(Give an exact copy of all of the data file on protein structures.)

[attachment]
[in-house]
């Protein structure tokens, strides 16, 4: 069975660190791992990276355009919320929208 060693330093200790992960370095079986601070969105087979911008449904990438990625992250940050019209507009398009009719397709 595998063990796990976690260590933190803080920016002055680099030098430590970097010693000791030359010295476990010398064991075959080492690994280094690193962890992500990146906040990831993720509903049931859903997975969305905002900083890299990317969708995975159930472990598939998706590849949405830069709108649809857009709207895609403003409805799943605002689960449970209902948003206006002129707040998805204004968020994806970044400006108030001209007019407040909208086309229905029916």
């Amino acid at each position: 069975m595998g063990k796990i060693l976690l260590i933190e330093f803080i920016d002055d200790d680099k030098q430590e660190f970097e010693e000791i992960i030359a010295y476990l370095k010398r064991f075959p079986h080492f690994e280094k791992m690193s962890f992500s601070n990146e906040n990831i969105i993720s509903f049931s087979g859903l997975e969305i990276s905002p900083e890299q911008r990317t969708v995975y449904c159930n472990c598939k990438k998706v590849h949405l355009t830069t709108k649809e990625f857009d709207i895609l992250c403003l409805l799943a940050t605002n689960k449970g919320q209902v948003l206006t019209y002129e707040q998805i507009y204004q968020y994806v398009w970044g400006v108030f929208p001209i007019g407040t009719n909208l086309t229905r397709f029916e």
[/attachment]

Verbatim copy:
[in-house]
């Protein structure tokens, strides 16, 4: 069975660190791992990276355009919320929208 060693330093200790992960370095079986601070969105087979911008449904990438990625992250940050019209507009398009009719397709 595998063990796990976690260590933190803080920016002055680099030098430590970097010693000791030359010295476990010398064991075959080492690994280094690193962890992500990146906040990831993720509903049931859903997975969305905002900083890299990317969708995975159930472990598939998706590849949405830069709108649809857009709207895609403003409805799943605002689960449970209902948003206006002129707040998805204004968020994806970044400006108030001209007019407040909208086309229905029916």
């Amino acid at each position: 069975m595998g063990k796990i060693l976690l260590i933190e330093f803080i920016d002055d200790d680099k030098q430590e660190f970097e010693e000791i992960i030359a010295y476990l370095k010398r064991f075959p079986h080492f690994e280094k791992m690193s962890f992500s601070n990146e906040n990831i969105i993720s509903f049931s087979g859903l997975e969305i990276s905002p900083e890299q911008r990317t969708v995975y449904c159930n472990c598939k990438k998706v590849h949405l355009t830069t709108k649809e990625f857009d709207i895609l992250c403003l409805l799943a940050t605002n689960k449970g919320q209902v948003l206006t019209y002129e707040q998805i507009y204004q968020y994806v398009w970044g400006v108030f929208p001209i007019g407040t009719n909208l086309t229905r397709f029916e």